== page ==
Tips for Tackling Fall Turnover

Tips for Tackling Fall Turnover

Does fall fishing have you feeling a little topsyturvy?

It’s not just you—anglers across the globe go through the same thing every year, when their favorite lakes (and the fish inside) seem to change overnight.

If you’ve been fishing the same lake all summer, the sudden change—a phenomenon called fall turnover—can leave you feeling perplexed. But rest assured, the seasonal switch isn’t magic, sorcery or anything else incomprehensible by us anglers… nor does it mean the end of your fishing fun for the year. Read on as we explore the ins and outs (and ups and downs) of this seasonal event, as well as some of the ways you can use it to your advantage this fall. Take a look.

Science behind the switch

If you’re not expecting it, fall turnover can be confusing—leaving you to wonder, what happened to all the fish…?

Worry not—they’re still underwater! Finding them, however, becomes a little trickier… but that’s all part of the fun.

While we’re referring to “fall turnover,” the turnover phenomenon, a.k.a. stratification, actually happens twice a year—in fall and spring. In fall’s case, the water that’s been sitting toward the top of the lake or pond becomes colder and, as a result denser. Once it becomes denser (at a certain temperature, which many anglers place around the 50s mark), it sinks to the bottom.

Think back to those old science class experiments, where you might have layered different liquids in a test tube to watch them pile on top of each other in order of density. That’s the same thing going on here. The denser water sinks and the water that was on the bottom, is now on the top. The two halves are, at the time of turnover, somewhat equal in temperature, so fish no longer cling to the same patterns they did in summer. There’s no real differentiating line between the “top” and “bottom” of the water—that line’s now been switched up and blurred—so your fishing techniques may need to change along with it. We’ll tackle this in detail a little later.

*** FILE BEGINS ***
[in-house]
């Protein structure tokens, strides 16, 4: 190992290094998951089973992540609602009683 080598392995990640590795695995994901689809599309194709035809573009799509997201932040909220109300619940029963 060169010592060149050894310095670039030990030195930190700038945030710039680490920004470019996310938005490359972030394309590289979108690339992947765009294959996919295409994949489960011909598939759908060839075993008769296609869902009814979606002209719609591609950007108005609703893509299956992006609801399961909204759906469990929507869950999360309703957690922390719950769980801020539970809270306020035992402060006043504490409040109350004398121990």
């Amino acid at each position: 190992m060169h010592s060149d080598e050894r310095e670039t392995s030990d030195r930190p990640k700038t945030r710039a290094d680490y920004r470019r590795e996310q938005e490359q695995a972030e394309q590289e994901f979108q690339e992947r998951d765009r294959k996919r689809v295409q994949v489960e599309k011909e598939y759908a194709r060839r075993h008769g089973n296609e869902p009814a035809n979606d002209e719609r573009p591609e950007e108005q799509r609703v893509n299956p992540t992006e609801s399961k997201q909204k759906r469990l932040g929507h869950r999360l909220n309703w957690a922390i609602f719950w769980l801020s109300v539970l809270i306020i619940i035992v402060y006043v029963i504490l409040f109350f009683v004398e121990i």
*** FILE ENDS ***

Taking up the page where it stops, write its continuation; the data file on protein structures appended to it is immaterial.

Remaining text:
Turnover myths and misconceptions

While exploring what fall turnover is, it’s also worth noting what it isn’t. Many anglers may feel nervous that their favorite lake will no longer be “fishable” following the turnover, but this simply isn’t true. The fish are still there. In fact, in the weeks ahead, you might even notice a pickup in bites since fish will be preparing for the cold winter to come.

Of course, another common idea is that turnover happens everywhere. But some anglers may be pleasantly surprised to learn that this, too, is more myth than fact. While turnover is certainly a common occurrence, it won’t happen in very shallow lakes or ponds—the sort you’re used to exploring from your Robalo Cayman. In shallow water, the water is freely able to mix and move throughout the year, and thus doesn’t ever need to “turnover.” Turnover is also more prominent in landlocked lakes and ponds—less so in larger bodies of water where there’s lots of wave or wind action.

For better fall fishing...

Our best tip for fishing during the fall turnover? Know what it looks like! Before you cast your line and realize huh, there doesn’t seem to be many bites… you can often determine whether a lake is pre- or post-turnover by looking in the water. If it’s cloudy, with lots of sediment and debris floating by the top, that could be a sign of fresh turnover.

Since no lake will turnover all at once, you can move to another part of the water to continue fishing. Or, of course, you can stick around! The key here is to be flexible. Switch up your technique and opt for more versatile lures, and expect to find bass (and other fish) in unexpected places—by the surface, creeping toward the bottom, or anywhere in between. Once the lake is completely turned over, and the fish are no longer out of sorts, you will be able to fish according to a more dependable routine… and you’ll be glad you didn’t pack up your tackle too soon!

Ready to put your newfound knowledge to the test? Hop on your Robalo and take to the water— who knows what you might catch? You might just surprise yourself along the way!

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